Ever since the telephone became a popular form of communication in the late 19th and early 20th centuries, copper wiring has been a preferred medium for communications technology. But recently, the performance advantages of fiber optic cabling have made it the preferred medium in a number of implementations.
Whereas copper wiring is made of stretched metal strands, fiber optic cabling is made up of a flexible glass core and a plastic cladding exterior. Copper wiring transmits information as electrical impulses along the conductive metal. Fiber optic cables transmit that information as pulses of light. Because light travels faster than electrical pulses, fiber optic cabling offers better communication speeds.
However, communications devices are based on electricity, and so an optical fiber system must have ways of converting electricity into a light signal at one end and converting light back into electrical information at the other end.
It's easy to envision a point in the near future when all cabling is fiber optic, but until then, there are situations when copper wiring is a better choice. To understand when to use each type of cabling and why, look for a structured cabling installer with a depth of experience in designing cabling systems for businesses like yours.
Fiber Optic Cable for Speed Over Distance
There is a reason why fiber optics are becoming the preferred choice for cabling over copper: better performance.
One of the most significant areas in which fiber optic cabling is better than copper is faster transmission rates. The fastest speed at which copper can transmit digital information is 40 gigabytes per second. For fiber optics, the current maximum transmission rate is theoretical and tests have shown it is capable of transmitting hundreds of terabytes per second.
Although signals get weaker through both fiber optic cable and copper cabling, fiber optics are able to maintain the integrity of signals for much longer distances. According to governing standards, individual lengths of copper cabling should be 100 meters or less, although the latest copper cabling is effective over longer distances. Depending on the types of signals and cable, fiber optics are capable of maintaining signal strength for more than 24 miles.
Copper wiring also has electromagnetic issues. When an electrical signal passes through any type of metal wiring, it produces a surrounding field of interference, which can bleed into nearby metal wiring, disrupting electrical signals. This phenomenon known as crosstalk can lead to the necessary retransmission of a message and increased security risks. Because fiber optics do not produce an electromagnetic field, the cabling is more secure and nearby transmissions cannot be disrupted.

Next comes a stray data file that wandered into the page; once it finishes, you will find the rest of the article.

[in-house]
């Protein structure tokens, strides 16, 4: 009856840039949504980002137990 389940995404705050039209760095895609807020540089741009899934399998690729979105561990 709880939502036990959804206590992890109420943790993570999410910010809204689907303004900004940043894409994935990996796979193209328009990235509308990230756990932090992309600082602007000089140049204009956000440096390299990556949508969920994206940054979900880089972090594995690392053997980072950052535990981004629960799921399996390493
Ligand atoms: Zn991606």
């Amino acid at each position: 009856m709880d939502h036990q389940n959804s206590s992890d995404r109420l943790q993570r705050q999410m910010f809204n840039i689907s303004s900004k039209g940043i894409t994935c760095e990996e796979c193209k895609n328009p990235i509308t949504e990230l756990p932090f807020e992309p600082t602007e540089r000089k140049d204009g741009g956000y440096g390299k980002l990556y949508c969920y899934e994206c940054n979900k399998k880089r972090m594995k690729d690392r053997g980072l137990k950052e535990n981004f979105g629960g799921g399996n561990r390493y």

While exterior cladding and shielding can make any cabling bulkier, the actual wiring of fiber optics is much smaller than copper wiring. The diameter of fiber optic cable can vary but it is typically measured in microns, which should give you a sense of just how small it is. By comparison, copper wiring is measured in millimeters. Fiber optic cabling also tends to be much more flexible than copper wiring, making it easier to physically work with.
The smaller size of fiber optic cabling also allows for better air circulation. This helps to keep equipment cool and optimize performance.
Copper for Efficiency Over Short Distances
Fiber optics cabling can be great, but it is costly. Companies looking to limit their cabling spending may want to be judicious about the ways in which they employ fiber optics.
The signal loss seen in copper wiring can be an issue, but not over short distances. Given the cost savings, copper wiring is a better choice when connecting equipment, in small networks, in wiring closets and for low-priority applications. Furthermore, many buildings already have copper wiring infrastructure in place, which can help to minimize upfront costs.
In addition, copper wiring and resources are widely available. It's also easier to find service providers for this legacy technology.
While newer copper cabling is capable of handling high-speed data transmission, we may eventually reach the limits of this medium. As time passes, we consume more and more data, which drives up bandwidth requirements. Therefore, it’s important to consider long-term data needs when deciding on cabling options.
A company that increasingly adopts fiber optic systems will position itself for the future. A structured fiber optic environment can last for many years if not decades. As technology advances and the demand for cabling increases, a fiber optic system will continue to meet demand.
Additionally, the costs of fiber optic technologies and equipment will decrease over time. In just a few years, cost savings associated with copper wiring could seem minimal compared to the benefits offered by technically superior fiber optic cabling.
We Can Support Your Essential Functions with Modern Structured Cabling
At Taylored Systems, we have decades of experience consulting with businesses and installing structured cabling systems. We understand the best ways to provide businesses with strong reliable data connections and keep downtime to a minimum. With our assistance, businesses have been able to provide better customer service and maintain high levels of productivity by supporting high-speed Internet, voice and video technologies.
For an in-depth look at how structured cabling can be built to support the technology of the future, view our eBook: Structured Cabling Ahead of Technology.
If your company is looking to upgrade an outdated cabling system, please contact us today.